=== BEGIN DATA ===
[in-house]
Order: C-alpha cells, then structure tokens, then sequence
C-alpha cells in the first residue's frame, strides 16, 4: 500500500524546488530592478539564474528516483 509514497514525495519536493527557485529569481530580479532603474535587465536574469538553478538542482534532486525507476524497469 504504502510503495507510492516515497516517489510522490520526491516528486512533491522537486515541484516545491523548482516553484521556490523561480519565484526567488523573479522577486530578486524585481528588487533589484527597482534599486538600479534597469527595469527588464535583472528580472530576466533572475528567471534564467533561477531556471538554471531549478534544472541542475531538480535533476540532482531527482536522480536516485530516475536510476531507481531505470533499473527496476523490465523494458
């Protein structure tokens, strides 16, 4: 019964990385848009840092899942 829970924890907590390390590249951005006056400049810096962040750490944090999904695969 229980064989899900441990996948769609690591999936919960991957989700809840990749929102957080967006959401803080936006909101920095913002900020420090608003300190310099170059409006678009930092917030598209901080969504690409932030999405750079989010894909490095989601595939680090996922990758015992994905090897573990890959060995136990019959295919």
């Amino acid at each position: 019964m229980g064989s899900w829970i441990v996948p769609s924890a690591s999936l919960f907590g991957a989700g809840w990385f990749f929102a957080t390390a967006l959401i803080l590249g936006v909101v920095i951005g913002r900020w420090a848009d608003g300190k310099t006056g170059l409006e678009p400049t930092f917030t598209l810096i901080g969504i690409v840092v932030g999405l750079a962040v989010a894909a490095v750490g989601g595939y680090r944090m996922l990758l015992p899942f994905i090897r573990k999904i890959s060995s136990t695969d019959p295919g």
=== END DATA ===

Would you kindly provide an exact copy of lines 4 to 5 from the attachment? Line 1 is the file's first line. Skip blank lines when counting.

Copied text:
């Protein structure tokens, strides 16, 4: 019964990385848009840092899942 829970924890907590390390590249951005006056400049810096962040750490944090999904695969 229980064989899900441990996948769609690591999936919960991957989700809840990749929102957080967006959401803080936006909101920095913002900020420090608003300190310099170059409006678009930092917030598209901080969504690409932030999405750079989010894909490095989601595939680090996922990758015992994905090897573990890959060995136990019959295919």
């Amino acid at each position: 019964m229980g064989s899900w829970i441990v996948p769609s924890a690591s999936l919960f907590g991957a989700g809840w990385f990749f929102a957080t390390a967006l959401i803080l590249g936006v909101v920095i951005g913002r900020w420090a848009d608003g300190k310099t006056g170059l409006e678009p400049t930092f917030t598209l810096i901080g969504i690409v840092v932030g999405l750079a962040v989010a894909a490095v750490g989601g595939y680090r944090m996922l990758l015992p899942f994905i090897r573990k999904i890959s060995s136990t695969d019959p295919g």